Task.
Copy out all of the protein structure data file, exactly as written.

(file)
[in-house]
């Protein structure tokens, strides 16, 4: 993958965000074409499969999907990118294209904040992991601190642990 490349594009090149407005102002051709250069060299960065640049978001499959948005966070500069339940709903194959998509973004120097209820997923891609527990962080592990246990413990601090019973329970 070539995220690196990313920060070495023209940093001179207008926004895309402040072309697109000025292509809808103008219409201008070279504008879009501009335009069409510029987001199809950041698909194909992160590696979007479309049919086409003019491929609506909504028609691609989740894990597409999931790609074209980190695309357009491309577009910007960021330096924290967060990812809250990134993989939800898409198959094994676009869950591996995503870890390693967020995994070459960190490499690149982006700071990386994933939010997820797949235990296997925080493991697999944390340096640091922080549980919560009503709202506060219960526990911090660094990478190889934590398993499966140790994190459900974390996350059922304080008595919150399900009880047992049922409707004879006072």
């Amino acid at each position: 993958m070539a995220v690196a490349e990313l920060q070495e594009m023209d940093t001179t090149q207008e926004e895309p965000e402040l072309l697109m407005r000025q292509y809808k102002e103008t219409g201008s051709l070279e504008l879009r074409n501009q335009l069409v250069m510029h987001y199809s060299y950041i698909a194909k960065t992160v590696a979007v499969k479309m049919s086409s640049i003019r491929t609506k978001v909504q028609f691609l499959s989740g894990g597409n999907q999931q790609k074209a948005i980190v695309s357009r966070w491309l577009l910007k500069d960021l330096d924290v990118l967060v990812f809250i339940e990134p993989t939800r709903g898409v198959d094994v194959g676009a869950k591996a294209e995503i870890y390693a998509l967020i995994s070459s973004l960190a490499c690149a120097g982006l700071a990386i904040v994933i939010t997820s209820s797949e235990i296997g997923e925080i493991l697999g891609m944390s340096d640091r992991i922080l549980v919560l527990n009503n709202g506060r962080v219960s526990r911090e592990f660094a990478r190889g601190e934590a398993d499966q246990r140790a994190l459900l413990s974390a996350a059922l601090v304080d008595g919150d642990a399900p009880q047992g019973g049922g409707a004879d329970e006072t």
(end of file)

[in-house]
């Protein structure tokens, strides 16, 4: 993958965000074409499969999907990118294209904040992991601190642990 490349594009090149407005102002051709250069060299960065640049978001499959948005966070500069339940709903194959998509973004120097209820997923891609527990962080592990246990413990601090019973329970 070539995220690196990313920060070495023209940093001179207008926004895309402040072309697109000025292509809808103008219409201008070279504008879009501009335009069409510029987001199809950041698909194909992160590696979007479309049919086409003019491929609506909504028609691609989740894990597409999931790609074209980190695309357009491309577009910007960021330096924290967060990812809250990134993989939800898409198959094994676009869950591996995503870890390693967020995994070459960190490499690149982006700071990386994933939010997820797949235990296997925080493991697999944390340096640091922080549980919560009503709202506060219960526990911090660094990478190889934590398993499966140790994190459900974390996350059922304080008595919150399900009880047992049922409707004879006072």
């Amino acid at each position: 993958m070539a995220v690196a490349e990313l920060q070495e594009m023209d940093t001179t090149q207008e926004e895309p965000e402040l072309l697109m407005r000025q292509y809808k102002e103008t219409g201008s051709l070279e504008l879009r074409n501009q335009l069409v250069m510029h987001y199809s060299y950041i698909a194909k960065t992160v590696a979007v499969k479309m049919s086409s640049i003019r491929t609506k978001v909504q028609f691609l499959s989740g894990g597409n999907q999931q790609k074209a948005i980190v695309s357009r966070w491309l577009l910007k500069d960021l330096d924290v990118l967060v990812f809250i339940e990134p993989t939800r709903g898409v198959d094994v194959g676009a869950k591996a294209e995503i870890y390693a998509l967020i995994s070459s973004l960190a490499c690149a120097g982006l700071a990386i904040v994933i939010t997820s209820s797949e235990i296997g997923e925080i493991l697999g891609m944390s340096d640091r992991i922080l549980v919560l527990n009503n709202g506060r962080v219960s526990r911090e592990f660094a990478r190889g601190e934590a398993d499966q246990r140790a994190l459900l413990s974390a996350a059922l601090v304080d008595g919150d642990a399900p009880q047992g019973g049922g409707a004879d329970e006072t």